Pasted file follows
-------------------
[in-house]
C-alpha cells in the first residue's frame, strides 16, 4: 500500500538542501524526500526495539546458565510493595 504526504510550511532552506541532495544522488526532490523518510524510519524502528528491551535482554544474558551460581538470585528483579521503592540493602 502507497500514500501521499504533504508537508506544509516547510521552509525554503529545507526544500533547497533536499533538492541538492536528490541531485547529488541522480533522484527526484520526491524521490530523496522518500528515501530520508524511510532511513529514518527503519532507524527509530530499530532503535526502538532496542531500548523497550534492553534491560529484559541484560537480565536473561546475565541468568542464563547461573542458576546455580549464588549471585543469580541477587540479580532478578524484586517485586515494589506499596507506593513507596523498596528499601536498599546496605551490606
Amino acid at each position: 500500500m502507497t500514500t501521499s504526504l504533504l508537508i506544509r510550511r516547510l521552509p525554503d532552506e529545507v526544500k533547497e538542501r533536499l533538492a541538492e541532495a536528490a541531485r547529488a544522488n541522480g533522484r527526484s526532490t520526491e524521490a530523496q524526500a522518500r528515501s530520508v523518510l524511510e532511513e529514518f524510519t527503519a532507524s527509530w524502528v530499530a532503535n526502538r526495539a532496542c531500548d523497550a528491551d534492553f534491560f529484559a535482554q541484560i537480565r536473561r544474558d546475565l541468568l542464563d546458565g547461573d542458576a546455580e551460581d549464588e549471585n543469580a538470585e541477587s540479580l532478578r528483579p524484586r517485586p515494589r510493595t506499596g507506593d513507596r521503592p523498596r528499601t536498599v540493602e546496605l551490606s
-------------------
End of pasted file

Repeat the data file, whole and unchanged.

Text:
[in-house]
C-alpha cells in the first residue's frame, strides 16, 4: 500500500538542501524526500526495539546458565510493595 504526504510550511532552506541532495544522488526532490523518510524510519524502528528491551535482554544474558551460581538470585528483579521503592540493602 502507497500514500501521499504533504508537508506544509516547510521552509525554503529545507526544500533547497533536499533538492541538492536528490541531485547529488541522480533522484527526484520526491524521490530523496522518500528515501530520508524511510532511513529514518527503519532507524527509530530499530532503535526502538532496542531500548523497550534492553534491560529484559541484560537480565536473561546475565541468568542464563547461573542458576546455580549464588549471585543469580541477587540479580532478578524484586517485586515494589506499596507506593513507596523498596528499601536498599546496605551490606
Amino acid at each position: 500500500m502507497t500514500t501521499s504526504l504533504l508537508i506544509r510550511r516547510l521552509p525554503d532552506e529545507v526544500k533547497e538542501r533536499l533538492a541538492e541532495a536528490a541531485r547529488a544522488n541522480g533522484r527526484s526532490t520526491e524521490a530523496q524526500a522518500r528515501s530520508v523518510l524511510e532511513e529514518f524510519t527503519a532507524s527509530w524502528v530499530a532503535n526502538r526495539a532496542c531500548d523497550a528491551d534492553f534491560f529484559a535482554q541484560i537480565r536473561r544474558d546475565l541468568l542464563d546458565g547461573d542458576a546455580e551460581d549464588e549471585n543469580a538470585e541477587s540479580l532478578r528483579p524484586r517485586p515494589r510493595t506499596g507506593d513507596r521503592p523498596r528499601t536498599v540493602e546496605l551490606s